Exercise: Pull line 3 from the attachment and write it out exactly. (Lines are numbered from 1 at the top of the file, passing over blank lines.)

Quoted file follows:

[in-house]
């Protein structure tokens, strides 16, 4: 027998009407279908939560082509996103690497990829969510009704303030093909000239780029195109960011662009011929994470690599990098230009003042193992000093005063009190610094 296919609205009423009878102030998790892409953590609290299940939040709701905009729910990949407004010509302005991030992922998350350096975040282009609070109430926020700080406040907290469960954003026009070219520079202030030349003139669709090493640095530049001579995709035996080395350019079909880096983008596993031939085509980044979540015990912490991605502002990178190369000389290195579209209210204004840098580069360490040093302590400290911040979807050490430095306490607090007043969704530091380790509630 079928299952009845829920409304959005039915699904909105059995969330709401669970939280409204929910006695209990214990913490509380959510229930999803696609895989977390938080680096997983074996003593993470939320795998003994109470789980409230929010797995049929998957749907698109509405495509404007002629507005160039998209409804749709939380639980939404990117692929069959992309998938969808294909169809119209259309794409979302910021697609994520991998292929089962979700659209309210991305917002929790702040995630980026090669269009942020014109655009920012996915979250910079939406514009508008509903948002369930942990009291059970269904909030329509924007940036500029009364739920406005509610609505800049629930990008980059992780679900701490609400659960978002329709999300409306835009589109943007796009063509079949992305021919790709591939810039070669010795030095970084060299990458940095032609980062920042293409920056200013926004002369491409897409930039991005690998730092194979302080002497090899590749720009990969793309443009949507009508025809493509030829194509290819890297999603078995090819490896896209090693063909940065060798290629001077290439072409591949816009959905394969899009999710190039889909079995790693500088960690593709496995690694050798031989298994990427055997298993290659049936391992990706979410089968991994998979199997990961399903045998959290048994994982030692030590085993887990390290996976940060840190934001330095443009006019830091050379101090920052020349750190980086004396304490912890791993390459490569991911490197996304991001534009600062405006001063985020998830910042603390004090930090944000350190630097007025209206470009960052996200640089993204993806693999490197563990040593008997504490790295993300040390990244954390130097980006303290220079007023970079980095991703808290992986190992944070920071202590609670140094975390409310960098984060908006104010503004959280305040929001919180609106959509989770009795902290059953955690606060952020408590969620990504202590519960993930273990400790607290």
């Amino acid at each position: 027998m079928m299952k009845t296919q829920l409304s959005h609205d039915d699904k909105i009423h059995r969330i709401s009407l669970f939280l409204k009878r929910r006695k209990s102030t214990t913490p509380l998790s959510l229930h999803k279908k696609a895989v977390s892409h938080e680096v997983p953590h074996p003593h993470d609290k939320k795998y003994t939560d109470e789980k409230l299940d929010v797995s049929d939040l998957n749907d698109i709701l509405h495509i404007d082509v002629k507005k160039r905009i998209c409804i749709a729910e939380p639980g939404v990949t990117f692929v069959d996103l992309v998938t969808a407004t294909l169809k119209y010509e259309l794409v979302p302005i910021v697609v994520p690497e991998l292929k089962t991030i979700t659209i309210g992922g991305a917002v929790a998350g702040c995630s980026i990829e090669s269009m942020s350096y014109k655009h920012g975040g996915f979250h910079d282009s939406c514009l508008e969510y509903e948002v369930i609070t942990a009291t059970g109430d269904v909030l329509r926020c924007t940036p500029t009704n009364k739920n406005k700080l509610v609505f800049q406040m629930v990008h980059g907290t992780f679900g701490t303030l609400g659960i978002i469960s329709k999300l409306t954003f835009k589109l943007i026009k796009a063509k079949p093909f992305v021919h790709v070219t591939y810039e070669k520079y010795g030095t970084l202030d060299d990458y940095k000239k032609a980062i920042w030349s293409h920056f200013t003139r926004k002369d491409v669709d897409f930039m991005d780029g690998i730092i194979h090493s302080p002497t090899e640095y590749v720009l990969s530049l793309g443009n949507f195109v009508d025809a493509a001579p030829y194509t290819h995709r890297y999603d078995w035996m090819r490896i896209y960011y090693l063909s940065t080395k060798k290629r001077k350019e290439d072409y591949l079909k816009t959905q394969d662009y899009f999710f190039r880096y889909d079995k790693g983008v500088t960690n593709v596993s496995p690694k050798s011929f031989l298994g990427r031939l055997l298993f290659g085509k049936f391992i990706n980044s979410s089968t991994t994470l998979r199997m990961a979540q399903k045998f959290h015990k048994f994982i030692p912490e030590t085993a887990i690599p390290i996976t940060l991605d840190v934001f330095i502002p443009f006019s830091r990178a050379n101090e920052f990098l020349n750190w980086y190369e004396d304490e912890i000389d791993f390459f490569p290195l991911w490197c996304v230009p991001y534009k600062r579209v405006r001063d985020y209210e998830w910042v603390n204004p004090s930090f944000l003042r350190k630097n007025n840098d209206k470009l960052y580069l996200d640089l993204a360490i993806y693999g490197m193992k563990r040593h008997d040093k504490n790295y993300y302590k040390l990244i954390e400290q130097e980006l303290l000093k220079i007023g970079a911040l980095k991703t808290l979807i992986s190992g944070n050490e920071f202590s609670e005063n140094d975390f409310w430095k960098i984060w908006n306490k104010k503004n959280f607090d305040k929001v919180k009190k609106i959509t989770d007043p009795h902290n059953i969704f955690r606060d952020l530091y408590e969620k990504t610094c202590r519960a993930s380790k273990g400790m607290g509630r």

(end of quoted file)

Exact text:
């Amino acid at each position: 027998m079928m299952k009845t296919q829920l409304s959005h609205d039915d699904k909105i009423h059995r969330i709401s009407l669970f939280l409204k009878r929910r006695k209990s102030t214990t913490p509380l998790s959510l229930h999803k279908k696609a895989v977390s892409h938080e680096v997983p953590h074996p003593h993470d609290k939320k795998y003994t939560d109470e789980k409230l299940d929010v797995s049929d939040l998957n749907d698109i709701l509405h495509i404007d082509v002629k507005k160039r905009i998209c409804i749709a729910e939380p639980g939404v990949t990117f692929v069959d996103l992309v998938t969808a407004t294909l169809k119209y010509e259309l794409v979302p302005i910021v697609v994520p690497e991998l292929k089962t991030i979700t659209i309210g992922g991305a917002v929790a998350g702040c995630s980026i990829e090669s269009m942020s350096y014109k655009h920012g975040g996915f979250h910079d282009s939406c514009l508008e969510y509903e948002v369930i609070t942990a009291t059970g109430d269904v909030l329509r926020c924007t940036p500029t009704n009364k739920n406005k700080l509610v609505f800049q406040m629930v990008h980059g907290t992780f679900g701490t303030l609400g659960i978002i469960s329709k999300l409306t954003f835009k589109l943007i026009k796009a063509k079949p093909f992305v021919h790709v070219t591939y810039e070669k520079y010795g030095t970084l202030d060299d990458y940095k000239k032609a980062i920042w030349s293409h920056f200013t003139r926004k002369d491409v669709d897409f930039m991005d780029g690998i730092i194979h090493s302080p002497t090899e640095y590749v720009l990969s530049l793309g443009n949507f195109v009508d025809a493509a001579p030829y194509t290819h995709r890297y999603d078995w035996m090819r490896i896209y960011y090693l063909s940065t080395k060798k290629r001077k350019e290439d072409y591949l079909k816009t959905q394969d662009y899009f999710f190039r880096y889909d079995k790693g983008v500088t960690n593709v596993s496995p690694k050798s011929f031989l298994g990427r031939l055997l298993f290659g085509k049936f391992i990706n980044s979410s089968t991994t994470l998979r199997m990961a979540q399903k045998f959290h015990k048994f994982i030692p912490e030590t085993a887990i690599p390290i996976t940060l991605d840190v934001f330095i502002p443009f006019s830091r990178a050379n101090e920052f990098l020349n750190w980086y190369e004396d304490e912890i000389d791993f390459f490569p290195l991911w490197c996304v230009p991001y534009k600062r579209v405006r001063d985020y209210e998830w910042v603390n204004p004090s930090f944000l003042r350190k630097n007025n840098d209206k470009l960052y580069l996200d640089l993204a360490i993806y693999g490197m193992k563990r040593h008997d040093k504490n790295y993300y302590k040390l990244i954390e400290q130097e980006l303290l000093k220079i007023g970079a911040l980095k991703t808290l979807i992986s190992g944070n050490e920071f202590s609670e005063n140094d975390f409310w430095k960098i984060w908006n306490k104010k503004n959280f607090d305040k929001v919180k009190k609106i959509t989770d007043p009795h902290n059953i969704f955690r606060d952020l530091y408590e969620k990504t610094c202590r519960a993930s380790k273990g400790m607290g509630r």